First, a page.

Shane Richard barricades feds' Toronto office with canned food February 12 to protest government's austerity agenda. Photo by Vanessa Lorraine Phillips.
By JOE MIHEVC
If you believe most commentators, Toronto is a divided city - suburbanites versus downtown elites; cars versus bikes; subways versus LRTs.
But the real divide in our city is the great and growing prosperity gap.
We're not unique in that regard. Income inequality is an issue facing cities in North America and around the world. What we need is a made-in-Toronto poverty reduction strategy.
Numerous reports have identified poverty and social exclusion as key issues that require community and governmental attention.
The Toronto Community Foundation's 2013 Vital Signs report notes that more than one million Torontonians live in low-income neighbourhoods. And that there's a growing polarization between the wealthy and poor.
United Way Toronto's It's More than Poverty: Employment Precarity and Household Well-being has highlighted the negative effects of precarious work, particularly on family life. The report reveals that only 60 per cent of people in southern Ontario have stable and secure employment. United Way's work has also noted the growing concentration of poverty in Toronto's inner suburban neighbourhoods.
The City is already doing important work to address poverty, including in the areas of social housing and student nutrition. The Recreation Department has been focusing on providing free programs at community centres in priority neighbourhoods to encourage recreation for all.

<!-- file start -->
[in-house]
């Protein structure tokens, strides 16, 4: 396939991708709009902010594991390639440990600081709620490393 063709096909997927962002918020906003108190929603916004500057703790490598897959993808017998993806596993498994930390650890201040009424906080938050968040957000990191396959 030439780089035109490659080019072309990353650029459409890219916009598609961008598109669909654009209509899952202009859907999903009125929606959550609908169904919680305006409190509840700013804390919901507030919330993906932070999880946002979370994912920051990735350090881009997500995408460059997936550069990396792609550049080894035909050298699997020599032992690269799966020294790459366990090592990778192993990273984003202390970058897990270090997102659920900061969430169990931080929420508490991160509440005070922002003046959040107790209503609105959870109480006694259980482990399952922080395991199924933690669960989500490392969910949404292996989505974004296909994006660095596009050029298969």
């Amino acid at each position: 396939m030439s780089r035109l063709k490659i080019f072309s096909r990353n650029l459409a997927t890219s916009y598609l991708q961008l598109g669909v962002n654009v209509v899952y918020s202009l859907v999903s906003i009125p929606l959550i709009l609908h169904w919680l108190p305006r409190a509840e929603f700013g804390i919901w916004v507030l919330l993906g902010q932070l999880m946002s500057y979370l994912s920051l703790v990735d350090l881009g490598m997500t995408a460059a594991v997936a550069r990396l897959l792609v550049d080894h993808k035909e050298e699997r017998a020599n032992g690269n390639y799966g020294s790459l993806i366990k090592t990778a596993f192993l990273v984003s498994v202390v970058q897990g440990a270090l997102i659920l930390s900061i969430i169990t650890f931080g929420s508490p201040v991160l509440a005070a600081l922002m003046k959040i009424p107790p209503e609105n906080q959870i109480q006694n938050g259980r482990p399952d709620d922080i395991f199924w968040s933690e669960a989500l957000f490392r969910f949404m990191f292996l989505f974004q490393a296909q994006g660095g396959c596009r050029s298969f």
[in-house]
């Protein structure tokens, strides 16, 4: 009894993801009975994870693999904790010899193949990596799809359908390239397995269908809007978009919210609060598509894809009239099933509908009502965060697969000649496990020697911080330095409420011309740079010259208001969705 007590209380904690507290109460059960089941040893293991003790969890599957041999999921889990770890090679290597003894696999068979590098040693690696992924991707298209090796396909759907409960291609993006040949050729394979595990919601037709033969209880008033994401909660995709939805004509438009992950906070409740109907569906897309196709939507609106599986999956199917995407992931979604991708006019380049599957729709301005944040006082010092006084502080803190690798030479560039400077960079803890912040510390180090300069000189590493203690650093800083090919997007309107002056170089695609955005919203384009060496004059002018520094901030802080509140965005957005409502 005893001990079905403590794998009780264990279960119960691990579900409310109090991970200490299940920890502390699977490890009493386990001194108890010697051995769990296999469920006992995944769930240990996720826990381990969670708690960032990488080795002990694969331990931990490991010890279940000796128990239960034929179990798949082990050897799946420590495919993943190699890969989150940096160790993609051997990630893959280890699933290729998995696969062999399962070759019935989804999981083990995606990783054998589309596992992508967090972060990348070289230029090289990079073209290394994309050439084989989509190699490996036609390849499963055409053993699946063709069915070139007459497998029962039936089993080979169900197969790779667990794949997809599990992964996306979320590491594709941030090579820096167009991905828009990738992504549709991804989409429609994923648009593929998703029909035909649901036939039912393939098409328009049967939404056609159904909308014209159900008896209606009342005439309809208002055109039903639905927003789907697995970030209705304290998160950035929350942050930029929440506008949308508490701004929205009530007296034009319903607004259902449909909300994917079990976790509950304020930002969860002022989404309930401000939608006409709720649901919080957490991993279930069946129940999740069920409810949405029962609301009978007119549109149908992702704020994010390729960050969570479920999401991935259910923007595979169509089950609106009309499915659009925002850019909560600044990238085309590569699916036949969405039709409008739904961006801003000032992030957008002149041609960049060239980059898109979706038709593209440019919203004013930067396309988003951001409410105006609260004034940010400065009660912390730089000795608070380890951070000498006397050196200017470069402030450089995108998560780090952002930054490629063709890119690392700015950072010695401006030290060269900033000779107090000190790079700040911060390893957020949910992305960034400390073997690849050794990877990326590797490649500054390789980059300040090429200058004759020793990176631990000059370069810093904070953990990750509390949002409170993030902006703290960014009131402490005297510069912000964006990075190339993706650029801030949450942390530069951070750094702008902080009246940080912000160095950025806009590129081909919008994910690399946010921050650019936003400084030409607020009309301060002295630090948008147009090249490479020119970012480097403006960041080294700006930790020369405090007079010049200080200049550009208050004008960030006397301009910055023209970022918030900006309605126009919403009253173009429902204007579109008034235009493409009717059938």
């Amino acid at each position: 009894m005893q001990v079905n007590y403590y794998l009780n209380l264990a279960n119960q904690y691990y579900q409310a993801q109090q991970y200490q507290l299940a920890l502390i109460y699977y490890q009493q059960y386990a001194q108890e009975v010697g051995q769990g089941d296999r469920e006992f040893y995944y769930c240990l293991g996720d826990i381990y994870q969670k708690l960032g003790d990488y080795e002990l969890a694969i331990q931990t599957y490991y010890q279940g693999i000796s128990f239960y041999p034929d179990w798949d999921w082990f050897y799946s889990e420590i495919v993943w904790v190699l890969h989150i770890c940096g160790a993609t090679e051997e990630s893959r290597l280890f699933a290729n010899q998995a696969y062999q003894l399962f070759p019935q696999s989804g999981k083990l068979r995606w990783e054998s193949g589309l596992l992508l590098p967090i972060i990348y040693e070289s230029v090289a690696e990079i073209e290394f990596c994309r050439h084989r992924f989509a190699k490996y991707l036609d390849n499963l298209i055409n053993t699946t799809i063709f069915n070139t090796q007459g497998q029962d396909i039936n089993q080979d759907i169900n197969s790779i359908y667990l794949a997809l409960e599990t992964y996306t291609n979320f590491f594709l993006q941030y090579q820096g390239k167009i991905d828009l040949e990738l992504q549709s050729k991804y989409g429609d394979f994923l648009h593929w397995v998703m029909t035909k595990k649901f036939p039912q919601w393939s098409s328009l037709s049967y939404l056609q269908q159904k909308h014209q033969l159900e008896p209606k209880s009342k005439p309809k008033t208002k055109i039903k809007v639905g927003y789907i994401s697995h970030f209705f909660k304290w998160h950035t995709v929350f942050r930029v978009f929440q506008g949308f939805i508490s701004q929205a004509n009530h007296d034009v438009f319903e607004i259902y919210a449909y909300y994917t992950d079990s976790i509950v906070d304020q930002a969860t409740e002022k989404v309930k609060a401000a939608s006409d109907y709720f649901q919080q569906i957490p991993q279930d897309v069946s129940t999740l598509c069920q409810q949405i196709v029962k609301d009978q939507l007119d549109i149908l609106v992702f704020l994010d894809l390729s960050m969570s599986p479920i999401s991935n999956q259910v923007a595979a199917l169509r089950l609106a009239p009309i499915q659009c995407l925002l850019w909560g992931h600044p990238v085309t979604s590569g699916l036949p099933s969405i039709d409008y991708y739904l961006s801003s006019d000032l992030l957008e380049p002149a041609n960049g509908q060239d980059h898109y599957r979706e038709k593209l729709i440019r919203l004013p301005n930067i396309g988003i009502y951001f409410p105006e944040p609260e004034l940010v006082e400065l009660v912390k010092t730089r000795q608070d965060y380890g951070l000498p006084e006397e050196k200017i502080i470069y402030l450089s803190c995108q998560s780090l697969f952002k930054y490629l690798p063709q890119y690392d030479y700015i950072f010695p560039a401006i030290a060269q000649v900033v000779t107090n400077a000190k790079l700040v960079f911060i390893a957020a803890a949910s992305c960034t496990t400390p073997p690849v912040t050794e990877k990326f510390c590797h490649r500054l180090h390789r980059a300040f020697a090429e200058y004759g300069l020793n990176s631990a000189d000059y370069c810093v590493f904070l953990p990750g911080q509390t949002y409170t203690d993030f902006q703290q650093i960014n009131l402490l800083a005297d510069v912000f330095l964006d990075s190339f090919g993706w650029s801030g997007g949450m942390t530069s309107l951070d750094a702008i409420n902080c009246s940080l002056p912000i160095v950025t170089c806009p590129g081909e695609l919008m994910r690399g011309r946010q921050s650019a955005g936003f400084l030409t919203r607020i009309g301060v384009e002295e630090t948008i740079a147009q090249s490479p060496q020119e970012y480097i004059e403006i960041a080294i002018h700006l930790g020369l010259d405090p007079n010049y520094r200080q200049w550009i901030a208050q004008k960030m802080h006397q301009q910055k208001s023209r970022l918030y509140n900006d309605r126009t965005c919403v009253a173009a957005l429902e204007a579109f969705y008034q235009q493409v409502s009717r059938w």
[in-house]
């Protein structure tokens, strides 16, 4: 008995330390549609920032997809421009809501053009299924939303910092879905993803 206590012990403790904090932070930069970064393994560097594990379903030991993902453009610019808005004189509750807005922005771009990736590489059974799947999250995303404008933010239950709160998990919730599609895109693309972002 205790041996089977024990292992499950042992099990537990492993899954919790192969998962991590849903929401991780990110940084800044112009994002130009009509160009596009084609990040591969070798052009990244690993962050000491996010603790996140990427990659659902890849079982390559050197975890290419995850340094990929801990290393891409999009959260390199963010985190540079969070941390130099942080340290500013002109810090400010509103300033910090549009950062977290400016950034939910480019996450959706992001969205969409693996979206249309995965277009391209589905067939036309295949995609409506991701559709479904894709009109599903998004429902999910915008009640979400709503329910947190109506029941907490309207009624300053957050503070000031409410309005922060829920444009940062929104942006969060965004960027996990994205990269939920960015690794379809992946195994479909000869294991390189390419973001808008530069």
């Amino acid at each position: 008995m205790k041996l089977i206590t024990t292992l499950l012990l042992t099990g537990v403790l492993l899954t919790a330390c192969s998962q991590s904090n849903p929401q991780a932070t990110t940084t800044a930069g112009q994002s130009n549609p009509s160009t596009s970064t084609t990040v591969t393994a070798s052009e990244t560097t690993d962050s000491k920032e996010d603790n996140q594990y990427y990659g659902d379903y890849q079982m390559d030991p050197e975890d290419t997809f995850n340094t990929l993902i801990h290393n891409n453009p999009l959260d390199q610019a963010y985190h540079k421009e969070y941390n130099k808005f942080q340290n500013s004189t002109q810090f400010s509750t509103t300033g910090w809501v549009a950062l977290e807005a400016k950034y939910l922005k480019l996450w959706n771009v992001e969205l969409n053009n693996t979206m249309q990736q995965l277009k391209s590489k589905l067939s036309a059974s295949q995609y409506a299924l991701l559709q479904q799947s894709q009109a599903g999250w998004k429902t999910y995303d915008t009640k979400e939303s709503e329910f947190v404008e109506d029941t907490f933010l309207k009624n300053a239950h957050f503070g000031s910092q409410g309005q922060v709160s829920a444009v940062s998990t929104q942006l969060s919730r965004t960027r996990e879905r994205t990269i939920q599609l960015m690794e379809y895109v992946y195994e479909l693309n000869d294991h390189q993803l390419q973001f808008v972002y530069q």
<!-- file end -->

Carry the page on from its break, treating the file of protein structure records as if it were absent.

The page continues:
So why another strategy?
We need to reach beyond the traditional players in anti-poverty work. We need to look at the roles of city planning, emergency services and public transit. We need to look at procurement and hiring policies in creating an inclusive economy.
Putting it all together under a single framework will encourage coordination, innovation along with measurable results. When Toronto walks the walk, others will be more apt to come to the table.
There are many things we can do at a municipal level to move this agenda forward.
But many of the key levers - and funds - rest at the provincial and federal levels. Unfortunately, the last four years at City Hall have been a lost opportunity in terms of intergovernmental advocacy.
We need to return to a productive engagement with other orders of government to make real change.
Joe Mihevc is councillor for Ward 21 St. Paul's, chair of the Toronto Board of Health as well as vice-chair of the city's affordable housing and community development and recreation committees.